But it wasn’t always that way as long before they were Sneaker Gods, the concept for Nike was born from humble origins...
1. The company that was to become Nike was conceived on January 25th, 1964, when Phil Knight and Bill Bowerman founded Blue Ribbon Sports.
2. Phil Knight first thought about starting a sneaker company while writing a college paper. He believed that sneakers made in Japan could compete with the popular German brands like Adidas and Puma.
3. If that was the inspiration, then Knight’s motivation came during a more auspicious incident. Before he ever founded a sports footwear company, Knight went for a job interview with some other company. But when Knight reached for his handkerchief, he actually pulled a sock out of his pocket. He was thoroughly embarrassed and didn’t get the job, which led him to think about rejecting a traditional job and starting his own company instead.
4. Once Blue Ribbon Sports was founded, it acted as a distributor for Onitsuka Tiger, a Japanese footwear company that would become Asics, for about 8 years, executing the theory of Knight’s paper that Japanese brands could compete.
5. Bowerman and Knight knew each other from the University of Oregon, where the former coached track and the latter was a middle-distance runner.
6. Blue Ribbon Sport’s first employee was a man named Jeff Johnson, a former running rival of Knight, who came aboard the company in 1965 and sold shoes from the back of his van at track meets. Later, the first BRS store was opened at 3107 Pico Blvd, in Santa Monica California.
7. In 1971, Knight and Bowerman, with Johnson still as their employee, changed the name of the company to Nike, and shifted its focus to manufacturing their own athletic sneakers. At that time it’s reported that the company only had $1,200 in the bank. Phil Knight actually wanted to name the sneaker line “Dimension 6” instead of Nike! No matter how revolutionary their sneakers were, success would have been fleeting with that name.
8. It was Jeff Johnson who came up with the concept and name Nike, which was inspired from the Greek goddess of victory.
9. The now ubiquitous Nike swoosh logo was originally conceived by a Portland State University student named Carolyn Davidson, who designed the Swoosh for a mere $35!
10. However, in 1983, Davidson was invited to a luncheon honoring her, where Phil Knight presented her with a diamond ring embedded with the Swoosh logo, a certificate of appreciation confirming her as the originator, and most importantly, options for Nike stock that were worth $640,000 at the time – and are probably worth hundreds of millions these days.
11. But the first shoe to adorn a Nike logo wasn’t a sneaker at all, but a soccer cleat. Only later did Nike start focusing on running sneakers.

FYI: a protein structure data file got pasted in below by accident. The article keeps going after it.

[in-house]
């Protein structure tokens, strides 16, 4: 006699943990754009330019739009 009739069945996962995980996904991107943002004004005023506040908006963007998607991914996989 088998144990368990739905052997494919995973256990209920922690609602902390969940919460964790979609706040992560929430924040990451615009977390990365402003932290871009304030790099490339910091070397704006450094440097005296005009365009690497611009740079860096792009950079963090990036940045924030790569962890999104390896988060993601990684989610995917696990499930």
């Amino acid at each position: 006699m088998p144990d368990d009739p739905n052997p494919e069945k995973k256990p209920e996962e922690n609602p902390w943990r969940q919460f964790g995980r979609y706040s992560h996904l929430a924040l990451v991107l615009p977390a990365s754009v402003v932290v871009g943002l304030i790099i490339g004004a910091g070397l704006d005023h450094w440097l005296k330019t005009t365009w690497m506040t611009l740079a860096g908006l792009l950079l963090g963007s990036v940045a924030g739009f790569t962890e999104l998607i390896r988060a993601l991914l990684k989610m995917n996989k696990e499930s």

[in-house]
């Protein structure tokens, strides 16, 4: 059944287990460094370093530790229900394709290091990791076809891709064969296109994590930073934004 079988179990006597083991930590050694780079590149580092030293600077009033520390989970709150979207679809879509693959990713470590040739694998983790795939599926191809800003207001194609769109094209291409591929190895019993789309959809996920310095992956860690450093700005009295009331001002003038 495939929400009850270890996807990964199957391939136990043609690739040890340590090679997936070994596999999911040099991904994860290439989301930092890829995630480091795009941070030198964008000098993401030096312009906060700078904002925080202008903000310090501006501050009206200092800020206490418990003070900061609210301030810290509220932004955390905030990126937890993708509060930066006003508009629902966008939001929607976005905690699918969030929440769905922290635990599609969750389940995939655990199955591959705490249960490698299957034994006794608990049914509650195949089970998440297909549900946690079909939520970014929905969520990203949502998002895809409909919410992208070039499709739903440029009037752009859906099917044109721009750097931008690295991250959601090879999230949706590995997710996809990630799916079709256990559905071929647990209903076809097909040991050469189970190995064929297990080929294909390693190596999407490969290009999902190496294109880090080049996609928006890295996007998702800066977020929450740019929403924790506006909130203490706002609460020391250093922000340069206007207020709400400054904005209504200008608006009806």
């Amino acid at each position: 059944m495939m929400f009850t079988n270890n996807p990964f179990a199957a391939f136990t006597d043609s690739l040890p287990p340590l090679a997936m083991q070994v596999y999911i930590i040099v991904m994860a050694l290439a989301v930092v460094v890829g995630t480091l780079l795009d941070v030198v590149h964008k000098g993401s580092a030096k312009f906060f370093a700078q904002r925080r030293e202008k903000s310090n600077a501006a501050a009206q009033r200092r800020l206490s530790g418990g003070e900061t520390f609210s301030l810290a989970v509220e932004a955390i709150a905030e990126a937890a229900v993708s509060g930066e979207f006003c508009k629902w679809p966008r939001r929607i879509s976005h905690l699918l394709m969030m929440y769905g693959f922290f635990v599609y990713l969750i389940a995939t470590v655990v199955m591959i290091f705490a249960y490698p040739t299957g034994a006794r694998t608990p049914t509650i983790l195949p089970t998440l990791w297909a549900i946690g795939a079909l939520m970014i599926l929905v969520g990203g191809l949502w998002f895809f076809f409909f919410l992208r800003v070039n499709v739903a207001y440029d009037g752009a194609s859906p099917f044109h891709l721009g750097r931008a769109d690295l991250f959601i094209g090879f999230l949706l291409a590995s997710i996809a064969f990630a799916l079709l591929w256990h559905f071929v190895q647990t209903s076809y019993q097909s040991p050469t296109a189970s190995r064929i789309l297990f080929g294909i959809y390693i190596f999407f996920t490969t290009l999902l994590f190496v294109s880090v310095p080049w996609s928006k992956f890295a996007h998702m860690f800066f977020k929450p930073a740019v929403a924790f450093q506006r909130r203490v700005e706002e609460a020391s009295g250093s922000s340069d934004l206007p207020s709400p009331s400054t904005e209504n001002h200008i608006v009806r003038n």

12. If you have a pair of Nikes in the house (chances are almost 100% you do) then pick them up and look at the bottom. In fact, that tread you’re looking at was first made inside a waffle iron! Founder Bill Bowerman was making waffles with his wife one morning in 1971 when he got the idea for an athletic shoe sole that had square grids for better traction. By 1974, the “Nike Waffle Trainer” was patented and on shelves. And no, they didn’t keep making them with Bowerman’s waffle iron.
13. One of Nike’s first signature sneakers was the Cortez in the late 1970s/early 1980s. But they were far from unique. If someone at the time picked up the Onitsuka Tiger Corsair and Nike Cortez and held them side by side, they’d notice the obvious inspiration derived from Knight’s old parent company.
14. Long before Nike was a household name or mega popular with athletes, tennis player IIlie Nastase was the first professional athlete to endorse Nike, signing a contract in 1972. The original tennis bad boy, the Romanian Illie “Nasty” won two Grand Slam singles titles but was hardly what we’d consider a good role model and company ambassador, as he cursed out match officials, antagonized his opponents, threw tantrums, and partied, drank, and womanized.
15. Nastase may have been the first officially recognized Nike spokesperson, but the heart of the company still belongs to Steve “Pre” Prefontaine, a running legend at the University of Oregon before his tragic demise in a car accident in 1975 at the age of 24. Phil Knight still refers to Steve Prefontaine as the “Soul of Nike” and there was a whole line of clothing dedicated to the man.
16. The world-famous “Just Do It” slogan and campaign was actually inspired by the words of a serial killer! In 1977, Gary Gilmore was sitting on death row, scheduled for execution by firing squad. Reportedly, moments before he was put to death, Gilmore stated, “Let’s do it,” his last words.
17. The slogan spread, becoming the base for Nike’s “Just do it,” campaign launched in 1988. The first “Just do it” ad featured then 80-year old running icon Walt Stack, jogging across the Golden Gate Bridge. The ad campaign and Nike slogan became so famous that it’s now enshrined at the Smithsonian National Museum.